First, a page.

“Inferno” is worth the post-election time, says Sam Bauman
November 7, 2016
It's election day and as you read this you probably have already voted early or are planning soon to head to the polls at the Carson City Community Center or Carson City Courthouse. Think well and vote for the candidate who has made the best sense to you.
Don't be misled by political bombs of the last minute, like the amateur political pundit who just claimed Democrats hired goons to break up Trump meetings; no such events took place, just wishful thinking on his biased part.
The problem is, the authorities have warned that the Internet will be hacked so confirming late bombs may be difficult. So don't let last-minute attacks affect your vote. Read arguments made by both sides and vote.
Our own Senate candidates win or loss cold affect the Senate — the two candidates for that office, Catherine Cortez Masto and Joe Heck, could decide the makeup of the Senate.
Today's election is unusual, as are all elections. But this national vote pits a veteran Washington politician against a newcomer — Hillary Clinton vs. Donald Trump. If you plan to vote after reading this, do so. Yours could be the deciding one. There are three other candidates that you could select, avoiding the "none of the above," Darrell Castle (IAP), Rocky De La Fuente (NPP), and Gary Johnson (LPN).
And tonight you could always drop in at Comma Coffee on Carson Street for the Mile High Jazz Band concert from 7:30 to 9:30 p.m. David Bugli will lead the band from the piano. Jakki Ford will be the vocalist and offer "All or Nothing at All" among other tunes. The band could lift you out of election worry. With luck, Comma owner June Joplin may sing between delivering the election night drink of your choice — many choices there, including snacks.
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Switching from the political to Hollywood, there's a movie in town worth your judgment and ticket price, "Inferno," the third from books by Dan Brown.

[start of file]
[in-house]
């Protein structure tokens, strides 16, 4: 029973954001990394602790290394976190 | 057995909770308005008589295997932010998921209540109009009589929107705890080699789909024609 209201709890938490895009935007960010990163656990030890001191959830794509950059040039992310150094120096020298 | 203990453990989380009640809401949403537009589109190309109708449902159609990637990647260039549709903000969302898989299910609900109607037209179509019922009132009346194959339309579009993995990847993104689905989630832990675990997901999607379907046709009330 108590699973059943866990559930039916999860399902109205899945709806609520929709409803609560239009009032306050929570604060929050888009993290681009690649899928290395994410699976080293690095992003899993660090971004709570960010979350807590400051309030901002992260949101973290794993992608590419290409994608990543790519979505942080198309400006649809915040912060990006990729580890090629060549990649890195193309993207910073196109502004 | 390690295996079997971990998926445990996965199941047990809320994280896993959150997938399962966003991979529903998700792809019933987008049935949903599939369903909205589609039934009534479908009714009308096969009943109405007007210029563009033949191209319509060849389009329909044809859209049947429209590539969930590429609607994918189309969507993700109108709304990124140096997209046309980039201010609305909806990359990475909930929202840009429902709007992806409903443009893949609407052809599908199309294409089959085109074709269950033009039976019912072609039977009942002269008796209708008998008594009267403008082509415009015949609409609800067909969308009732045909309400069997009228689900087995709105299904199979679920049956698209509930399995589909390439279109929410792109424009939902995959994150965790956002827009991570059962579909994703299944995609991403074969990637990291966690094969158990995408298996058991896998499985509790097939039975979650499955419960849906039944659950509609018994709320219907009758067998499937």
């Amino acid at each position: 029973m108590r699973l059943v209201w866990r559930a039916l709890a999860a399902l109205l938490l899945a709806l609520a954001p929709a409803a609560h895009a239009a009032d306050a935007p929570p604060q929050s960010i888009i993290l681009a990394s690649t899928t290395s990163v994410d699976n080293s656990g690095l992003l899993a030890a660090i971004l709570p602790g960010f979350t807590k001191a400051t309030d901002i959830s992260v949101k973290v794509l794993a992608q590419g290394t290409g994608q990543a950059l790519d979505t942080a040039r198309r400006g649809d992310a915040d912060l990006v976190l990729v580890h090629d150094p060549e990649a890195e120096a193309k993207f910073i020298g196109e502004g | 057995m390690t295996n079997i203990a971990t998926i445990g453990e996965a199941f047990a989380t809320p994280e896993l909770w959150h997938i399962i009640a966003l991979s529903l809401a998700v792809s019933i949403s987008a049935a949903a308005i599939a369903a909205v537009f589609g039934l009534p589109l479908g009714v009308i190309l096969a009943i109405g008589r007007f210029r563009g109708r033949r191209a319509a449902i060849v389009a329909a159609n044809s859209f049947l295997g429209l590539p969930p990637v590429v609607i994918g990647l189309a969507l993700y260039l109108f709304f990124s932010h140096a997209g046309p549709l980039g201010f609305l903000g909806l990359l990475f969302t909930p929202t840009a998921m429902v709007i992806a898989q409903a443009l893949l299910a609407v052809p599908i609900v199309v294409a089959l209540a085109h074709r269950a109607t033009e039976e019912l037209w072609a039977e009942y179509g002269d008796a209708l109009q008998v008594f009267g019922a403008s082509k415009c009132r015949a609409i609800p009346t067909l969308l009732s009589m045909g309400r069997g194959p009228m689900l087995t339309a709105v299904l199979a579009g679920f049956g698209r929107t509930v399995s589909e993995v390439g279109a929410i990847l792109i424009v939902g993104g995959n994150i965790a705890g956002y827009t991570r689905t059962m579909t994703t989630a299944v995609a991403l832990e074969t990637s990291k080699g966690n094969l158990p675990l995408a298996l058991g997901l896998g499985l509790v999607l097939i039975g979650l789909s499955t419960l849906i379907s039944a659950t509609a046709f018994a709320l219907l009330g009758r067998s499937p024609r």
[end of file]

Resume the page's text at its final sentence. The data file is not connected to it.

The hero is Robert Langdon (Tom Hanks) who first appears in a hospital bed with head injuries from a fall. Director Ron Howard is then off to the races with little time for audience comprehension of twists and turns and location switches from Europe to Turkey and cities in between. As in the first movies based on Brown books ("The Da Vinci Code" and "Angels & Demons"), Langdon is called on to think and figure out obscure factoids.
Too bad this one isn't as good as the other two.
As in the first movies, Langdon is called on to solve a puzzle involving a lethal virus and a maniacal billionaire Bertrand Zobrist (Ben Foster), who dies early on in a stunning suicide. There's a security company with a puzzling owner (Irrfan Khan), the World Health Organization in a strange position, enigmatic players (Omar Sy, Sidse Babett Knudsen) and fleets of gun-toting WHO agents (Maybe WHO should sue.) There are many bullets and drones, with snippy references to the classic writer Dante and artist Botticelli's Chart of Hell. Gives some class to the film.
Hanks, who keeps company in this movie with Felicity Jones as Sienna Brooks, a lethally earnest doctor. Hanks is attacked in the hospital by a black-clad cop who fires bullets into a protective screen. (She later falls through a lovely old arty floor.) Brooks is with him in the hospital and goes on the run with him, chasing and being chased while finding clues in such places as the Palazzo Vecchio in Florence and St. Mark's Basilica in Venice. Globe-trotting thrillers often use attractive backdrops for the story, adding some high-culture luster to the action.
The closing scenes the place in the Hagia Sophia in Istanbul amid a concert with the mystery virus in a plastic bag in the water. (I've been to the Sophia several times but never got to the subterranean waters, but I did see the sword marks of Paladin on the stairs.)
The virus conceived by bad guy Ben Foster is found and destroyed. It was planned to render half of the world population sterile to end the threat of over-population, but that was a no-brainer as the surviving population would just create the same old problem.
Maybe worth your time post-Nov. 8 voting. Felicity Jones is pretty even though it makes little sense for her to join in Hanks' roaming and Hanks is same old competent actor.
Sam Bauman writes about senior affairs, among other things, for the Nevada Appeal.